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“Wow! I would really like to meet that person but I don’t know what to say!” From time to time, we see people we would like to befriend, cultivate or just meet. Some are easy. It gets difficult when there’s a wealth gap or when our motives seem obvious...
By Bryce Sanders
Reprinted from the January 2013 edition of InsuranceNewsNet magazine.
“Wow! I would really like to meet that person but I don’t know what to say!” From time to time, we see people we would like to befriend, cultivate or just meet. Some are easy. It gets difficult when there’s a wealth gap or when our motives seem obvious – such as when the supermodel walks into the singles bar.
This three-article series will examine seven scenarios. The first of the three parts will focus on starting the conversation. Then, how to keep the conversation going. Finally, how do you wrap up and lay the groundwork for seeing them again?
It’s easy to start conversations with the guy at the next desk. How about these scenarios:
Conversation is an art. One-size strategy doesn’t fit everyone. It’s human nature to prejudge. Here’s what’s probably going on in the background. They are:
· Wary – Does this person want to profit at my expense?
· Weary – I’ve heard every pick-up line. Which will they use?
· Wise – They can think several steps ahead. They won’t be fooled.
Engaging everyone with respect and dignity is important. You establish your standing by how you engage with others, especially in the initial conversation.
You see this person and want to meet him or her. Before we engage the person in conversation we need to get onto the radar screen. How are we going to do that?
Your golf bag now has an assortment of clubs. Which ones are suitable for which scenarios?
1. The Big Fish – One successful person is meeting another. The introduction or friend in common is ideal. No connections? Try the compliment, ideally about news connected to the firm they run or their achievements in the community.
How Does This Sound? (Friend in Common) “Mr. Smith, I’m (name). I believe we have a friend in common. It’s Frank Waters. …”
2. The Stunner –This isn’t business, it’s romance. Compliments are good but, obviously, avoid body parts. The Neutral Question or The Event-Related Observation can get the conversation started. The Waiting Game can work also unless a bolder competitor sits on their other side.
How Does This Sound? (Neutral Question + Event-Related Observation) “Excuse me, is this seat taken? Thanks. I really enjoy coming to the Chamber’s Taste of the City each year. Have you tried the grilled shrimp? I have an extra one here. …”
3. The Casualty –A friend has fallen on hard times. You are a peer. The Information Request positions you as equals. The Neutral Question is similar. The Volunteered Observation could work.
How Does This Sound? (Neutral Question) “Charlie, I’m so glad to see you. I haven’t been downtown for months and forgot about the construction. Do you know how to get to the freeway from here? I really appreciate the help. …”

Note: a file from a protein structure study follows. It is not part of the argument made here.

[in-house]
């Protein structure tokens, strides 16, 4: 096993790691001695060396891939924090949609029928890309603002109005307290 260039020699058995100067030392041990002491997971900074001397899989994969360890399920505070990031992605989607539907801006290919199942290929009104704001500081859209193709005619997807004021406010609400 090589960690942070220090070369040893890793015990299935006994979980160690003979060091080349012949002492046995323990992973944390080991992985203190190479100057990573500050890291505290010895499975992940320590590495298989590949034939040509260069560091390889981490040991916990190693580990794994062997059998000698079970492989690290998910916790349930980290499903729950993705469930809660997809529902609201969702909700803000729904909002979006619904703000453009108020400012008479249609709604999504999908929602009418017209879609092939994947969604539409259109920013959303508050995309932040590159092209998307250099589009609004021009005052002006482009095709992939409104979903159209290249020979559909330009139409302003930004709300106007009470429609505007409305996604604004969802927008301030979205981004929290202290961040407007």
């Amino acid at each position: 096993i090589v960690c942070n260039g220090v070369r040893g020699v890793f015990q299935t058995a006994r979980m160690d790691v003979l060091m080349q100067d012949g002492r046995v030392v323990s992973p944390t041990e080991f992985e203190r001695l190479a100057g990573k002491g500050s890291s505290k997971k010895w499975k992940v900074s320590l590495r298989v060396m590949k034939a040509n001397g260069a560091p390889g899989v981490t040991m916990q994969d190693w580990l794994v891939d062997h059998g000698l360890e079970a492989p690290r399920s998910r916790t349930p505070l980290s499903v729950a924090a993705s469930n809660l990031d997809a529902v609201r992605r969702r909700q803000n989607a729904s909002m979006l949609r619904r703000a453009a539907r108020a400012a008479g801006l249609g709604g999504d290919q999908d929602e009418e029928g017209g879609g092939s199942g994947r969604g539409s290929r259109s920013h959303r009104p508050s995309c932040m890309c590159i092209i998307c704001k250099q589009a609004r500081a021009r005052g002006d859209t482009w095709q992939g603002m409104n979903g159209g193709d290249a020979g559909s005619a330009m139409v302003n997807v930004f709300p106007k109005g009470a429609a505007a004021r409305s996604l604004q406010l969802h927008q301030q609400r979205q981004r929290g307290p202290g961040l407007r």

4. The College Roommate –They’ve hit it big. You didn’t stay in touch. In fairness, neither did they. You are on an equal social footing. The Shared Memory can refresh common bonds. The Event-Related Observation gets you talking. Both The Insightful Question and The Compliment give them the opportunity to talk about their successes.
How Does This Sound? (Shared Memory) “The chemistry building. Remember those sleepless nights we would spend cramming for exams? I still get a chill every time I see those classrooms. …”
5. The Service Provider –You’ve seen each other for years but don’t know each other. The Waiting Game hasn’t worked! The Volunteered Observation, The Request for Information and The Shared Memory put you on equal footing.
How Does This Sound? (Information Request) “Charlie, we’ve known each other for years. I was wondering if you could give me some advice. Our ride-on mower has finally given out. What’s the best place to get another, someplace that provides good service if you ever need it?”
6. The Sideline Parent –You both want to provide for your children. You may not know each other, but your children might! The Friend in Common can reference flattering observations your child has made about their child. You might utilize The Compliment to recognize their child’s sports performance. The Volunteered Observation can draw them out about where they live.
How Does This Sound? (Compliment) “You are Timmy’s parents, aren’t you? Our son Charlie told us the greatest story about this incredible shot Timmy made at basketball practice. You’ve got a real star there. You must be very proud. …”
7. The Extremist –You know their views and they aren’t your own! People are rarely focused on one issue. There should be common ground somewhere. The Shared Memory can draw them out about the local area. The Insightful Question can get them talking about an issue of your choosing.
How Does This Sound? (Insightful Question) “Phil, I would like to ask your opinion. You’ve always been a strong supporter of limited federal government. I’m concerned about school taxes on the local level. They’re talking about building a new middle school. What’s wrong with the old one. …?”
Next Article –You’ve got them talking! How do you keep the conversation going, gather information and position yourself as a person they want to know?
Bryce Sanders is president of Perceptive Business Solutions in New Hope, PA. His book “Captivating the Wealthy Investor” is available on Amazon.com. Contact Bryce at Bryce.Sanders@innfeedback.com.
INN WANTS TO KNOW – How do you reach difficult prospects? How do you introduce yourself to someone you want to meet? How do you get the conversation started? Join the discussion in the InsuranceNewsNet.com LinkedIn group. The best suggestions we receive may be published in a future issue of INN.
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